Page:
1. Download (and unpack) the source with: apt-get source squid
  2. Download and install build dependencies with: sudo apt-get build-dep squid
  3. cd into the source directory and edit the debian/rules file to add '--enable-ssl' to the ./configure command
  4. Use debchange -i to generate a new changelog entry from which the package version will be determined automatically
  5. Build the package(s) with: dpkg-buildpackage -rfakeroot

I deployed the new packages on the staging server and was able to configure Squid to use an SSL certificate - or at least I would have been able to if I had one. Unfortunately, we've never had SSL set up on the staging server but this seemed like the perfect opportunity to fix that.

Obviously there was no question of going to Verisign to buy certs for each of our 4 staging environments. I could have just used self-signed certs but that always ends up with messy dialogs every time you connect. Instead, I signed up with CACert. They allow new users to generate certs with a 6 month expiry but by visiting four of my colleagues (and presenting appropriate credentials) I was able to get fully "assured" and generate a two-year cert - one of the advantages of working in an Open Source shop :-)

With the cert installed, the staging server is now happily running SSL. The bit that's missing is the redirect magic to move between HTTP and HTTPS. Unfortunately, when Squid passes the request on to the Apache server, there doesn't seem to be any indication in the headers that the request came via SSL. It looks like I may be able to use acls (what else!) to get squid to replace a client header with arbitrary data if the request came in on the SSL port. I haven't yet worked out how to add a header. I thought I'd call it quits for the day, blog it and wait for the lazyweb to solve that problem for me.

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  • Sorry to hear about your squid trouble. I have never used it but it's still on my todo list.

    I could have just used self-signed certs but that always ends up with messy dialogs every time you connect.

    I don't know why everyone thinks that when it is not the truth. We use self-signed certificates at work. I never see any messy dialogs when I connect. (Well, that's not entirely true, I never see any for the engineering servers. The IT department installed one for the webmail server and that one gives a messy prompt every time anyone tries to use it, fortunately needing to use it is a rare thing for me.)


    • Yes exactly, it's step 2 that's the issue. Given that the target audience have already imported the CACert authority into their browser we can skip step 2 for any more site we set up.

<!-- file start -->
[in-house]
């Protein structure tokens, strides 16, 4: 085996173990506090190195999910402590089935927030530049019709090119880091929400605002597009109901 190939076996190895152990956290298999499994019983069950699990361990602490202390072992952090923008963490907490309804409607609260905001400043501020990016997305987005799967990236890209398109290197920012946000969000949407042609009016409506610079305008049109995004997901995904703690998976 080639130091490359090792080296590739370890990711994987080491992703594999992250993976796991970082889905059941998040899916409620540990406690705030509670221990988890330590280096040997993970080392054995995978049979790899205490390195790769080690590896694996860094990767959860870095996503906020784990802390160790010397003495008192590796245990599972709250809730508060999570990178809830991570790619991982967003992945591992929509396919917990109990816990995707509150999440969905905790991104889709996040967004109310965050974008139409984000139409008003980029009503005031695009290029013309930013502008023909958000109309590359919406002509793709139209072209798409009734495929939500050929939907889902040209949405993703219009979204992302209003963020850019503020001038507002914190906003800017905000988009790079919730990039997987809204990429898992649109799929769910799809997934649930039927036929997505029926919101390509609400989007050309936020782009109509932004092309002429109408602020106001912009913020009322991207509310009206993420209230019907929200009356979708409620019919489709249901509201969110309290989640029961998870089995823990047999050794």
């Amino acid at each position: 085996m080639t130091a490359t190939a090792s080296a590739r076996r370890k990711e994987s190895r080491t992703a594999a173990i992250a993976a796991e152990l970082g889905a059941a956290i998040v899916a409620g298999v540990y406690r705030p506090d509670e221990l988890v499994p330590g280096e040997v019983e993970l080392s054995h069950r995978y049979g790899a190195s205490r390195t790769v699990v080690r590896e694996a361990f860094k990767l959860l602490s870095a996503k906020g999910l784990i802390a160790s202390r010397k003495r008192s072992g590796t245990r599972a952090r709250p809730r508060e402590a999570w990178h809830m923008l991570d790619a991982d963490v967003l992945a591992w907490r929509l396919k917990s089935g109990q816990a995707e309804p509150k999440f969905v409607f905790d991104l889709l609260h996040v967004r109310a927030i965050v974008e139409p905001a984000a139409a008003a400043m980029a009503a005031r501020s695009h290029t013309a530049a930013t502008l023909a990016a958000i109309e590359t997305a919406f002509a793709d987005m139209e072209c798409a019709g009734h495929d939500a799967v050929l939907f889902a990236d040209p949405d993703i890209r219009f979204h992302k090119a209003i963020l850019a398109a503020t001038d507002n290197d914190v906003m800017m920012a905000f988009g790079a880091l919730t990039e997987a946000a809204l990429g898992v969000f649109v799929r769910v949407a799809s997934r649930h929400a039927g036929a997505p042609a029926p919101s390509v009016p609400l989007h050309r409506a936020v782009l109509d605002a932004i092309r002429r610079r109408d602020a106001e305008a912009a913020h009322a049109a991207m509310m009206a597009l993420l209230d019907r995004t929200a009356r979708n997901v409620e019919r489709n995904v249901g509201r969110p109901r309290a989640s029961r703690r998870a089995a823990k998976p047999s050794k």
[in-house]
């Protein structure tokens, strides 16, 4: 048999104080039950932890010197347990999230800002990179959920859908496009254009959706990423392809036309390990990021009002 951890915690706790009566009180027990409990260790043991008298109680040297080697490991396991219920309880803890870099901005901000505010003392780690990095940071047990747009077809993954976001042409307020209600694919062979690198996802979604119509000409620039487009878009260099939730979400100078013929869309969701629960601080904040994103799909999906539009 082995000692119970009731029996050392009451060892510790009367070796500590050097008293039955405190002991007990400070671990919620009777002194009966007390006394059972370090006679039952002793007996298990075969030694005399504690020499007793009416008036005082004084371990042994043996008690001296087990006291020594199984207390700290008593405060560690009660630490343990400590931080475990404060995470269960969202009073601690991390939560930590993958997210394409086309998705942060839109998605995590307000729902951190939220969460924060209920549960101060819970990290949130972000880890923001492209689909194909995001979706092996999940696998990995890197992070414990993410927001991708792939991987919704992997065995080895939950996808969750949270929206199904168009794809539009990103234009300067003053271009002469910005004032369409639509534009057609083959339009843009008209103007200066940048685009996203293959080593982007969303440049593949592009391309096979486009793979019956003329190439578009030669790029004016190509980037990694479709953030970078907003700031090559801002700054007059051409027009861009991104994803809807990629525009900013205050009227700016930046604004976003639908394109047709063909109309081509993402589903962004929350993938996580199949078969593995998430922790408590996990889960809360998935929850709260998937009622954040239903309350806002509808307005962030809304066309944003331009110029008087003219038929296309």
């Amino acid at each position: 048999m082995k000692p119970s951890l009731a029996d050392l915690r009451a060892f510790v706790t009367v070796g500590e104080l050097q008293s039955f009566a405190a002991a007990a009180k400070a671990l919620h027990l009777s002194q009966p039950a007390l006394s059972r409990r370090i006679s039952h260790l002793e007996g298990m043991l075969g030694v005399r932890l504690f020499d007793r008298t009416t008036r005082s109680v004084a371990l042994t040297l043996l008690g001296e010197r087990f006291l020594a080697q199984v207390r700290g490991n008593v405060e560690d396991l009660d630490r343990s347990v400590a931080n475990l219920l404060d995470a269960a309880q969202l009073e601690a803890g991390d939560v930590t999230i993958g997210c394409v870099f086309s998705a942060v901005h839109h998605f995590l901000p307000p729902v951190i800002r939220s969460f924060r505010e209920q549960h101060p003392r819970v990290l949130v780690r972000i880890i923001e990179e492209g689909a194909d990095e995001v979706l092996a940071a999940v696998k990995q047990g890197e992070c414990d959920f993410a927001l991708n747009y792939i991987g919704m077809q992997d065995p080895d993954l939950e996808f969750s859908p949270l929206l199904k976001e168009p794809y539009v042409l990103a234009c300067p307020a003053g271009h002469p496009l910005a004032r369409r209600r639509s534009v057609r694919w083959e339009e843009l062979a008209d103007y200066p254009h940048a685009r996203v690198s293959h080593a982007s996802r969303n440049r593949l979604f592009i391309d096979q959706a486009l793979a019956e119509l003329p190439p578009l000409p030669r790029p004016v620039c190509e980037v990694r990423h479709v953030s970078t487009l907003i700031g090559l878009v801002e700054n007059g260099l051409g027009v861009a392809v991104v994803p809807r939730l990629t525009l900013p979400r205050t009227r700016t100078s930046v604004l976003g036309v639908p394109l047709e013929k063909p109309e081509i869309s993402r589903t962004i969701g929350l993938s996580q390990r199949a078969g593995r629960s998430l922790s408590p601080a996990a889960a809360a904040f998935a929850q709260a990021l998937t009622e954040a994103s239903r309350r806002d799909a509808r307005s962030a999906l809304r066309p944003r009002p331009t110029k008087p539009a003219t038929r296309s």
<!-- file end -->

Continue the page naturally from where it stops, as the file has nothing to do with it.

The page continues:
Although to be fair, my bad experience of self-signed certs is the case where the domain name doesn't match and the cert has expired.

      • CA signed certificates are preferred but we use self-signed at the moment because we didn't want to pay out the wazoo and then have to wait a while to get a cert from a CA. When we ship our system, we include instructions on where to find the cert and how to install it in both IE and Firefox.

        CACert looks interesting. I'm gonna check that out.

  • Varnish [] is a single-purpose proxy so it gives you many fewer knobs to twiddle than Squid. And rather than explicitly putting each object on disk as a separate file (which spins the filesystem driver and works at cross purposes with the kernel VMM which has its own ideas of what to swap to disk and when), it just keeps everything in mmapped virtual memory backed by a single huge file (and lets the kernel figure out the rest).

  • Squid is perfectly good, but if you know Apache well, there's no reason not to use it as a proxy. The processes on the front-end server will be very light and you should be able to run hundreds of them with no trouble on any decent modern PC. You can even use the threaded MPM for your proxy if you prefer.
    • The processes on the front-end server will be very light and you should be able to run hundreds of them

      We were running hundreds of Apache processes. To cope with the number of connections we were seeing, we need to run hundreds more.

      • If you compile it without modules that you aren't using, the unshared size of an apache process is typically around 100K. That means 1000 of them in 100MB of RAM. The worker MPM should make this even less of an issue. Just keep it in mind if you can't get Squid to do what you want.
  • Did you ever find out where the strange request-less HTTP connections were coming from? We're currently seeing waves of such connections - 100 at a time every 15 mins or so. No requests received.
    • No, we never established what was causing it. The connections always seemed to be come from machines that had previously browsed the site with IE.

      We first noticed the problem when we added a page which embedded a map component served from another site. The map component was supplied to us under a commercial arrangement but I'm pretty sure it used ka-Map []. This is an AJAXy thing with mouse events triggering requests for images tiles as the map is panned and zoomed. In theory though, all those requests s